Lonmin, the world's third-largest platinum producer, is axing 5,500 jobs and mothballing the smaller of its two mines in South Africa.
The London-listed group will cut 4,000 staff from its 30,000-strong operation at Marikana, of which 300 will be management positions. A further 1,500 jobs will be cut from the 1,900 at the Limpopo facility, where activity will be reduced to care and maintenance only.
Demand for platinum has been devastated by the worldwide economic slowdown. With around half of all the metal produced used by the motor industry in catalytic converters, the collapse of vehicle sales from the US to Tokyo to Europe has caused major problems.
Ian Farmer, the chief executive of Lonmin, said: "With the current backdrop of challenging economic conditions, these agreements are an important milestone in our objective of restructuring the company."
He also commended the approach of the trade unions with which the staff cuts were negotiated. "Our dialogue has been constructive and pragmatic," Mr Farmer said. "We appreciate [the unions'] active engagement during this difficult period. Whilst they have understandably executed their mandate to protect the interests of their members, they have displayed an appreciation of our efforts to ensure the long-term sustainability of the company."
Despite the contraction in the global market, Lonmin says it will produce 700,000 ounces of platinum in the current financial year, which is only 25,000 ounces lower than the 2008 level.
But platinum prices are still languishing at around the $1,080 (£749) per ounce mark – less than half of last year's high of $2,260 – leaving revenues for its producers far from guaranteed. The price has gone up since the woeful $787 in November, largely as a result of speculators piling into the metal after it performed the rare stunt of dropping below the gold price in mid-December. But even with the current blip, a number of City analysts are still predicting losses for Lonmin when it reports its full-year figures in September.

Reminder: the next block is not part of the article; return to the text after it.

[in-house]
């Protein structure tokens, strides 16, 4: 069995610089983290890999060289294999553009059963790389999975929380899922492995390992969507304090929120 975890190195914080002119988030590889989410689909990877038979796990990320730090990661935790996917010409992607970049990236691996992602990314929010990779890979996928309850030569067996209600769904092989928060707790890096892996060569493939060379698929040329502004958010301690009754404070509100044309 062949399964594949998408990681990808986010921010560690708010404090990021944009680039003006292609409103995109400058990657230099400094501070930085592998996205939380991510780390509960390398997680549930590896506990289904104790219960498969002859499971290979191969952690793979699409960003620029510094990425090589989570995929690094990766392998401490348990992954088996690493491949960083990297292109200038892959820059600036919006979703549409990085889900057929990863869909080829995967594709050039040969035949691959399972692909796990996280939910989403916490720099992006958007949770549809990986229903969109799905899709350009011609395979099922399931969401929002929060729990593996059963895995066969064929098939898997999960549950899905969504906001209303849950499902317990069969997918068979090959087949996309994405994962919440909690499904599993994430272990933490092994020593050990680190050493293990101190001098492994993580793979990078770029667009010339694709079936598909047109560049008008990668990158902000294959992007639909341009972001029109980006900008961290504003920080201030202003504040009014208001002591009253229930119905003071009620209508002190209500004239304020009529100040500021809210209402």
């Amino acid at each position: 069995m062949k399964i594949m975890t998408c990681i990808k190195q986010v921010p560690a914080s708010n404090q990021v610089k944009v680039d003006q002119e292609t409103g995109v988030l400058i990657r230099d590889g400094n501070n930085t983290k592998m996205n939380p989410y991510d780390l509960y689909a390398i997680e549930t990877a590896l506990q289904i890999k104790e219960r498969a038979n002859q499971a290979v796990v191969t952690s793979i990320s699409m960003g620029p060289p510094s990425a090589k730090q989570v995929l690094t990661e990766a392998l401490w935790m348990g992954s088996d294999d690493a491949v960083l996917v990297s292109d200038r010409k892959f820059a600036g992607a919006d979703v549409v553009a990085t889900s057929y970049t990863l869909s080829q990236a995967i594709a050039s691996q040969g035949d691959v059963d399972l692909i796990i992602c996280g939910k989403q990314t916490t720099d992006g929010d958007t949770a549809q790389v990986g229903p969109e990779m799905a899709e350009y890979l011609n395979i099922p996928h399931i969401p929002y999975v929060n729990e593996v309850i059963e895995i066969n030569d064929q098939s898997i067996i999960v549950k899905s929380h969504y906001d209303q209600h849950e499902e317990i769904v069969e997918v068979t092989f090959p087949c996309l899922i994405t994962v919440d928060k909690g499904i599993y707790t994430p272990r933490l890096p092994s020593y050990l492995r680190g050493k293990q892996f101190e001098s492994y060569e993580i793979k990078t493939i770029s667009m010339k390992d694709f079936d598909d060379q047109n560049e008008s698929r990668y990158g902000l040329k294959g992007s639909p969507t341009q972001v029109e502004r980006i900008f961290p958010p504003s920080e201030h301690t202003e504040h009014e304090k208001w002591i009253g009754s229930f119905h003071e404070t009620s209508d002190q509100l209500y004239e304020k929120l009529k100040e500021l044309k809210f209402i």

The decline of the South African rand against the dollar in recent months has provided some relief, but rumours of a possible rights issue have also still not been laid to rest, despite denials from the group. Although $303m of debt on the balance sheet of a $2.2bn-plus company is not too substantial, and there are no major refinancings needed soon, there are concerns that falling earnings might breach covenants and force the group to explore other ways of raising money.
"If platinum prices stay where they are now and Lonmin can keep taking costs out, it might just be able to get away with things," one City analyst said. "It was a good decision to work on the cost and production base, but the cuts they've made are pretty small beer in terms of the overall structure of the company."
Lonmin has had a difficult year. Brad Mills, the former chief executive, stepped down in September amid speculation that Sir John Craven, then the chairman, had sidelined him from discussions about defending the group from a £5bn hostile bid from its rival Xstrata. Under Mr Mills' stewardship, the company saw production levels fall, reserves go undeveloped and attempts to mechanise Limpopo fail. Xstrata dropped its bid in October, citing poor market conditions.
"What will be important in the short term is the company's ability to show investors that it is overcoming its cost of production issues," Charles Kernot, an analyst at Evolution Securities, said.
Sir John resigned in January, leaving Roger Phillimore, the deputy chairman, to fill the interim role. A permanent replacement is yet to be found, making an imminent rights issue unlikely on corporate governance grounds.